17 When he had left the crowd and entered the house, his disciples asked him about the parable. 18 He said to them, “Then do you also fail to understand? Do you not see that whatever goes into a person from outside cannot defile, 19 since it enters, not the heart but the stomach, and goes out into the sewer?” (Thus he declared all foods clean.) 20 And he said, “It is what comes out of a person that defiles. 21 For it is from within, from the human heart, that evil intentions come: fornication, theft, murder, 22 adultery, avarice, wickedness, deceit, licentiousness, envy, slander, pride, folly. 23 All these evil things come from within, and they defile a person.” [Mark 7:17-23, NRSV]
James Tissot, Woe unto You, Scribes and Pharisees
Emphasizing the principle of “pastoral conversion” has become a consistent insistence on the part of Pope Francis. Articulating the principle in words and carrying it through in deeds, he steadfastly returns to the Jesus of Nazareth as portrayed on the pages of the Four Gospels. Labels are often associated with various philosophical movements, so it is not helpful, because of his pastoral insistence, to label Pope Francis a humanist or a personalist or whatever. More helpful by far is to unpack the ethical stance in this insistence that emphasizes the value and agency of every human being as a child of God.
Let’s take three examples from the Gospels.
- By word and deed, Jesus boldly challenged the sacrosanct as he drew attention to the way the faith community lived out the religious dogmas.
Insisting that the purity law demanded proper pre-meal rituals, the Pharisees and scribes rebuked Jesus for failing to pass on to his followers the appropriate practices. These religious leaders had insisted that failure to observe the purity-rituals had rendered whatever food the people ate unclean. In Mark 7:1-23, Jesus turned the table on these men, exposing their worship rituals as men-made empty rules and calls out the pointlessness of their “purity culture”.
Jesus’ argument brings to light what is truly important: It is what comes out of a person that renders him clean or unclean, not what enters him. What comes out from a person comes from the heart; defilement or otherwise rests on this, not on what is ingested from outside which only enters the stomach.
- Then he called the crowd again and said to them, “Listen to me, all of you, and understand: there is nothing outside a person that by going in can defile, but the things that come out are what defile.”
On this matter of food and drinks, basic to all of humanity, Jesus’ teaching renders it quite meaningless to differentiate “God’s people” from everyone else – a differentiation which the Jewish religious tradition had insisted for a thousand years. Jesus wants us to look at the human person instead, evaluation of whose personal character ought to be based not on what he puts into his mouths, but what comes out from his heart. Saint Paul later laid it out clearly, insisting that “the kingdom of God is not food and drink but righteousness and peace and joy in the Holy Spirit” (Romans 14:17).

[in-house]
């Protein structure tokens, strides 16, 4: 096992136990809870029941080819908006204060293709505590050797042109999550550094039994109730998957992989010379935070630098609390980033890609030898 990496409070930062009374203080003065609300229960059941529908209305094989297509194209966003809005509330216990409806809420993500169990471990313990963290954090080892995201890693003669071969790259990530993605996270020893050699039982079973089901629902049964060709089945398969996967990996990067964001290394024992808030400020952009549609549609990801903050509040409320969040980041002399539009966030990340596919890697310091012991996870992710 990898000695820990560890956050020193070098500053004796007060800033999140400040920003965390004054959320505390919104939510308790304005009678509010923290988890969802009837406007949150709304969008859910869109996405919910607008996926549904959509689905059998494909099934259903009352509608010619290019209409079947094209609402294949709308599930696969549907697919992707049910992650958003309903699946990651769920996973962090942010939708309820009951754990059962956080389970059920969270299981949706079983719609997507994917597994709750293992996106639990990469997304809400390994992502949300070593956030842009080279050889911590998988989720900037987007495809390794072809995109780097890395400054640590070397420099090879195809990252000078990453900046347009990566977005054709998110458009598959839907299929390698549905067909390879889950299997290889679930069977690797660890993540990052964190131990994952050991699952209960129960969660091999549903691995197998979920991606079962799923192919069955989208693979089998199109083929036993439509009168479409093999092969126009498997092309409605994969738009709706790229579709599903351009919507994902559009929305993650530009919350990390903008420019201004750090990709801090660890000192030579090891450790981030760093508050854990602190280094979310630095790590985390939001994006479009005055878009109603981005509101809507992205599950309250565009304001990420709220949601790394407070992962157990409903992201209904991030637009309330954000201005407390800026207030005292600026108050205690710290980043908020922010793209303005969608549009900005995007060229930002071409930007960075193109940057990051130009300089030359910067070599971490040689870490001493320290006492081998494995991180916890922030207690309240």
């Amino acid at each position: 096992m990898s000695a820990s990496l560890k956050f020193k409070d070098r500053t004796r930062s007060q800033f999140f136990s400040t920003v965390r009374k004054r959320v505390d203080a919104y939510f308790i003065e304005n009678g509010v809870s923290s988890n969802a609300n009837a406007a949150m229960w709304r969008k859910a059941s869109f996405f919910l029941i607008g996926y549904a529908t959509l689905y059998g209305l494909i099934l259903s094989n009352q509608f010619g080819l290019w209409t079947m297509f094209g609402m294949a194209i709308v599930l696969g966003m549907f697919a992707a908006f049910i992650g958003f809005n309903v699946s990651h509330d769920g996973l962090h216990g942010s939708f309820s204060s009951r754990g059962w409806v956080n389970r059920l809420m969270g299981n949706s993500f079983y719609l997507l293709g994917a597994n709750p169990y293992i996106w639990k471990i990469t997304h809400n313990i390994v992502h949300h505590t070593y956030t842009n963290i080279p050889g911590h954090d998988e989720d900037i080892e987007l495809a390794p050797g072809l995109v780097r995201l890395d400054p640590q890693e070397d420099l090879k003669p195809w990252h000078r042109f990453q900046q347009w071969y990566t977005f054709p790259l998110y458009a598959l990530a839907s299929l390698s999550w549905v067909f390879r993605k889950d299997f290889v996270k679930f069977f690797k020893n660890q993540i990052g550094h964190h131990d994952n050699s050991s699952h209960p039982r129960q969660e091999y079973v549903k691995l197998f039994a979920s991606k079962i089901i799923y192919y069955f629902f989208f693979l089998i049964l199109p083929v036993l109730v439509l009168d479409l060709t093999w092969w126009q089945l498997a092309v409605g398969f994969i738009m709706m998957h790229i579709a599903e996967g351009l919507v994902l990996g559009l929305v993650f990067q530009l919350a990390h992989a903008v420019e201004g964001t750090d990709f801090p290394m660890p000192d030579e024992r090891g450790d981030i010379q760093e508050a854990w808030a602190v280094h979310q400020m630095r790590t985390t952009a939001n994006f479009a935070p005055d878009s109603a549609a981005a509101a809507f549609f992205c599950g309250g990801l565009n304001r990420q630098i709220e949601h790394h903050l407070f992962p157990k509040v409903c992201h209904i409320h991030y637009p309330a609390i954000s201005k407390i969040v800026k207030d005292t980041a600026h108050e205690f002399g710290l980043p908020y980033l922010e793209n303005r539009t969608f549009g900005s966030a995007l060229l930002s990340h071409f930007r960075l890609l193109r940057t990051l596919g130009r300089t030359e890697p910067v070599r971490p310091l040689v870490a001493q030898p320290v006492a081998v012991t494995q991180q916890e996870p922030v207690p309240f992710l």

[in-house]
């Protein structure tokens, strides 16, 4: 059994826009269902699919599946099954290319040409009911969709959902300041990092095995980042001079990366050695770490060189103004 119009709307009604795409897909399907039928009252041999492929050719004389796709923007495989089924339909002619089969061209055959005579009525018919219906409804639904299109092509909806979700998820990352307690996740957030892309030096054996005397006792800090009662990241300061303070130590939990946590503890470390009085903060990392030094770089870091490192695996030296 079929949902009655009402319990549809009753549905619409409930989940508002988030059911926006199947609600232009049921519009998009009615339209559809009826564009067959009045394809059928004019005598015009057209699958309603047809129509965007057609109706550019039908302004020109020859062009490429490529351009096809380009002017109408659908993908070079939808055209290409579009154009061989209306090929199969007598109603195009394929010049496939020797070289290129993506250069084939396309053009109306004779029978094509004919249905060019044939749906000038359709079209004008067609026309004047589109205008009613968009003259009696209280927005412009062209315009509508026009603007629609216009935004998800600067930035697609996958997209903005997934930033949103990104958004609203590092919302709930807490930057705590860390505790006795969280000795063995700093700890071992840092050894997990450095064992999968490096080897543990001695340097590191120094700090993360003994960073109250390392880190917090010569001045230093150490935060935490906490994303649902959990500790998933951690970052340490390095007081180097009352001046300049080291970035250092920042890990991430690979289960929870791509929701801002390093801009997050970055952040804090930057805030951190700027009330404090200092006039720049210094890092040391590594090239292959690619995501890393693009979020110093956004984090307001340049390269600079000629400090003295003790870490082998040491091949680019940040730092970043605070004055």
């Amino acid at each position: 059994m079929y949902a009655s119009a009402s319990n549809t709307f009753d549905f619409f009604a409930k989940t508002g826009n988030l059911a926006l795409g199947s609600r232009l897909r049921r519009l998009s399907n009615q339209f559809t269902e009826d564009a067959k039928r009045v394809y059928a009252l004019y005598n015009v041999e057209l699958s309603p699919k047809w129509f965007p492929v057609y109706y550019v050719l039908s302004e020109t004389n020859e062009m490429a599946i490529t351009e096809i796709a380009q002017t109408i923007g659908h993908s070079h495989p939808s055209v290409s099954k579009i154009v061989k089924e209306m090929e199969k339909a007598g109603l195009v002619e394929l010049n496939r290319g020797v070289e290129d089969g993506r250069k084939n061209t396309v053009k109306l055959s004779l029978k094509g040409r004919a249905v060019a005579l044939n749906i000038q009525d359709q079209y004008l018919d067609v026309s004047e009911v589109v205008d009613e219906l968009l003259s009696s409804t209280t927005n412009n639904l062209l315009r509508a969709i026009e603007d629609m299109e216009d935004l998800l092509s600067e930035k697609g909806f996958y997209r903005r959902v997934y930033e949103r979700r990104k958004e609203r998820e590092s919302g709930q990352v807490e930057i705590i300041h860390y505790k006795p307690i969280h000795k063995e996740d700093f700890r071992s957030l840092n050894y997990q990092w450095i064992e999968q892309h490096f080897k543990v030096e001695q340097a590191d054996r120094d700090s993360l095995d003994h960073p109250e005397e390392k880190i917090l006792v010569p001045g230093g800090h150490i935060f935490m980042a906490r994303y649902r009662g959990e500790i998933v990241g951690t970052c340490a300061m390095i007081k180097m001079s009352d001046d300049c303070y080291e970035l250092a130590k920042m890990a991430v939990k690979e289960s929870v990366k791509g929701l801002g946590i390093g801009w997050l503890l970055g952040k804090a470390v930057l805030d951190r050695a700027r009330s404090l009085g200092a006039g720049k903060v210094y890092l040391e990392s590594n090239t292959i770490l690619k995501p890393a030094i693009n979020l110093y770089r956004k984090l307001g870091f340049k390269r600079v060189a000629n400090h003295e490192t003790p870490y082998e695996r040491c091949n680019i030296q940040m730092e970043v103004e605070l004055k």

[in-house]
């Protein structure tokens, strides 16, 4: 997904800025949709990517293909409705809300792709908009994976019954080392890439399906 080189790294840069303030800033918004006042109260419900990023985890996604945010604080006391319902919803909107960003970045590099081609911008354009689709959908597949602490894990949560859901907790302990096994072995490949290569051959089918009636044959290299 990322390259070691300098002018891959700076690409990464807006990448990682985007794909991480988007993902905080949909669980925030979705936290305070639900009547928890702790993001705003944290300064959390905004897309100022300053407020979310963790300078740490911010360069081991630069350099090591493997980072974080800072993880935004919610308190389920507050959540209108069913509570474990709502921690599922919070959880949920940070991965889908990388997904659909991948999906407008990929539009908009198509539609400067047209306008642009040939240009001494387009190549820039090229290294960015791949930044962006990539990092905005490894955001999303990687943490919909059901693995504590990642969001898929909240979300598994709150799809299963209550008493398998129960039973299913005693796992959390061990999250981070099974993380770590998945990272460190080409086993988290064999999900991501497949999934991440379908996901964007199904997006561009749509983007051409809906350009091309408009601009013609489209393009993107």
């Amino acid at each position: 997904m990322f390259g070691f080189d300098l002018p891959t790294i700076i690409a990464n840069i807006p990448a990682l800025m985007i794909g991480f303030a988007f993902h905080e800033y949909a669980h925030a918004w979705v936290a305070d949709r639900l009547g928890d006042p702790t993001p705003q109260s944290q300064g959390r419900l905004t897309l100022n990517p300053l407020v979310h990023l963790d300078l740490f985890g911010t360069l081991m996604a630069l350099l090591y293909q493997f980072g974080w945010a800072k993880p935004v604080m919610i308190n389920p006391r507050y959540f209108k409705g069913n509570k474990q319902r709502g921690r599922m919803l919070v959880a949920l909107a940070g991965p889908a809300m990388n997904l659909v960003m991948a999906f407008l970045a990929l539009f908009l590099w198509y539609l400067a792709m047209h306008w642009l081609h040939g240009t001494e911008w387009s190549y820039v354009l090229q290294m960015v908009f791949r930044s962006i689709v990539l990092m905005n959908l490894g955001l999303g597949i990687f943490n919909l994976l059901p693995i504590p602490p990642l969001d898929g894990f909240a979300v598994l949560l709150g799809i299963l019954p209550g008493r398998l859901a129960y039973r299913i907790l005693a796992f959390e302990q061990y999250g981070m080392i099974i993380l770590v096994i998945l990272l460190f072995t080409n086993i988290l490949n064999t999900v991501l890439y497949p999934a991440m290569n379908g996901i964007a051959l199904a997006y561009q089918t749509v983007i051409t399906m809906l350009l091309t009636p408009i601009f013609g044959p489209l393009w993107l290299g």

- In a straightforward manner, Jesus called out the religious leaders who burdened the people with tough doctrines and harsh laws but lifted not a finger to help in relief.
Readers today delight in seeing religious leaders of Jesus’ day put to shame by Jesus in the episode of the woman caught in adultery in John 8. They are familiar with how Jesus said, “Judge not, that you be not judged. For with the judgment you pronounce you will be judged, and the measure you give will be the measure you get. Why do you see the speck that is in your brother’s eye, but do not notice the log that is in your own eye?” (Matthew 7:1-3). But what they relish immensely more, is when Jesus challenged those highly religious characters to search their own souls, beginning with the elders who were bent on stoning the poor woman to death: “Let him who is without sin among you cast the first stone” (John 8:7). Jesus’ harshest words, however, appear to be reserved for the men who made a name for themselves by prescribing the laws of God in practical terms to be foisted on the people. With their misguided obsessions, they would “strain out a gnat and swallow a camel” (Matthew 23:24).
Showing impatience with their kind, Jesus called out the scribes and Pharisees who preached without matching deeds, who laid heavy burdens on others but never offered a helping finger, who displayed their deeds for high visibility, who made their phylacteries broad and their fringes long, and who loved the place of honor at feasts and the best seats in the synagogues, and salutations in the market places, and being called elevated titles like “bishop, father, padre, rabbi” (Matthew 23:1-12). Jesus does not mince his words, when he utters the famous seven woes to the scribes and the Pharisee, calling them hypocrites, blind guides, whitewashed tombs, blind fools, serpents and brood of vipers who won’t escape being sentenced to hell, and murderers between the sanctuary and the altar. These are very harsh and derogatory descriptions used on them on account of their evil deeds, as religious leaders, in blocking entries to the kingdom of God, turning proselytes into children of hell, swearing by the gold instead of the altar of the temple, attending to superficial matters and neglecting the weightier justice, mercy and faithfulness, and cleaning the exterior but ignoring their interior reality of greed and self-indulgence (Matthew 23: 13-36).